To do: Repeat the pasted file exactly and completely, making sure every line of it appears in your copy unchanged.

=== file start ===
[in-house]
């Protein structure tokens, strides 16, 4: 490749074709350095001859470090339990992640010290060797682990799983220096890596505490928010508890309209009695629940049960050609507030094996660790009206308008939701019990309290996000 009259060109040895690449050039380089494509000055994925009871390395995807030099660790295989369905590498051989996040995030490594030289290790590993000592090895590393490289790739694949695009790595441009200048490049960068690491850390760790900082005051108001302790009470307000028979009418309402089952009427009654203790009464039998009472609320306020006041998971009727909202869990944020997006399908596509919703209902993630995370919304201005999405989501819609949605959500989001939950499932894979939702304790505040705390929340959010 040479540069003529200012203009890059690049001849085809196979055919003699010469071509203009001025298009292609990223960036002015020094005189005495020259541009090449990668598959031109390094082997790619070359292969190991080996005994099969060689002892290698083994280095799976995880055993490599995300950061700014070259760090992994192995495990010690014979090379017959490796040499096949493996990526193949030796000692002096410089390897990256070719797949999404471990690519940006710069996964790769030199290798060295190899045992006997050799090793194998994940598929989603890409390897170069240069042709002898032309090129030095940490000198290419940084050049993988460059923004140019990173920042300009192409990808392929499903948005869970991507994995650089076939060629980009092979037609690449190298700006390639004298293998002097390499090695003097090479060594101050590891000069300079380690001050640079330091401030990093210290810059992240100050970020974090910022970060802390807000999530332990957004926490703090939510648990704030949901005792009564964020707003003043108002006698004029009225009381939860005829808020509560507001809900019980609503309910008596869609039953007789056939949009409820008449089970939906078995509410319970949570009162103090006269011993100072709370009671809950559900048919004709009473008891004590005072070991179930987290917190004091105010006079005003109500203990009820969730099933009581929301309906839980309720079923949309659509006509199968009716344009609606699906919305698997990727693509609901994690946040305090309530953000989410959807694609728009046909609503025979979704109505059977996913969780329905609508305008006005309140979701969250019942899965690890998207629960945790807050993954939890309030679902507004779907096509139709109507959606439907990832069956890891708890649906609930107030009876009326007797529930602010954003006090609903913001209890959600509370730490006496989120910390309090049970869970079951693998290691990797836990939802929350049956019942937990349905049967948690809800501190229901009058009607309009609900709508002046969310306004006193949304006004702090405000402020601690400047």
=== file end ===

[in-house]
């Protein structure tokens, strides 16, 4: 490749074709350095001859470090339990992640010290060797682990799983220096890596505490928010508890309209009695629940049960050609507030094996660790009206308008939701019990309290996000 009259060109040895690449050039380089494509000055994925009871390395995807030099660790295989369905590498051989996040995030490594030289290790590993000592090895590393490289790739694949695009790595441009200048490049960068690491850390760790900082005051108001302790009470307000028979009418309402089952009427009654203790009464039998009472609320306020006041998971009727909202869990944020997006399908596509919703209902993630995370919304201005999405989501819609949605959500989001939950499932894979939702304790505040705390929340959010 040479540069003529200012203009890059690049001849085809196979055919003699010469071509203009001025298009292609990223960036002015020094005189005495020259541009090449990668598959031109390094082997790619070359292969190991080996005994099969060689002892290698083994280095799976995880055993490599995300950061700014070259760090992994192995495990010690014979090379017959490796040499096949493996990526193949030796000692002096410089390897990256070719797949999404471990690519940006710069996964790769030199290798060295190899045992006997050799090793194998994940598929989603890409390897170069240069042709002898032309090129030095940490000198290419940084050049993988460059923004140019990173920042300009192409990808392929499903948005869970991507994995650089076939060629980009092979037609690449190298700006390639004298293998002097390499090695003097090479060594101050590891000069300079380690001050640079330091401030990093210290810059992240100050970020974090910022970060802390807000999530332990957004926490703090939510648990704030949901005792009564964020707003003043108002006698004029009225009381939860005829808020509560507001809900019980609503309910008596869609039953007789056939949009409820008449089970939906078995509410319970949570009162103090006269011993100072709370009671809950559900048919004709009473008891004590005072070991179930987290917190004091105010006079005003109500203990009820969730099933009581929301309906839980309720079923949309659509006509199968009716344009609606699906919305698997990727693509609901994690946040305090309530953000989410959807694609728009046909609503025979979704109505059977996913969780329905609508305008006005309140979701969250019942899965690890998207629960945790807050993954939890309030679902507004779907096509139709109507959606439907990832069956890891708890649906609930107030009876009326007797529930602010954003006090609903913001209890959600509370730490006496989120910390309090049970869970079951693998290691990797836990939802929350049956019942937990349905049967948690809800501190229901009058009607309009609900709508002046969310306004006193949304006004702090405000402020601690400047």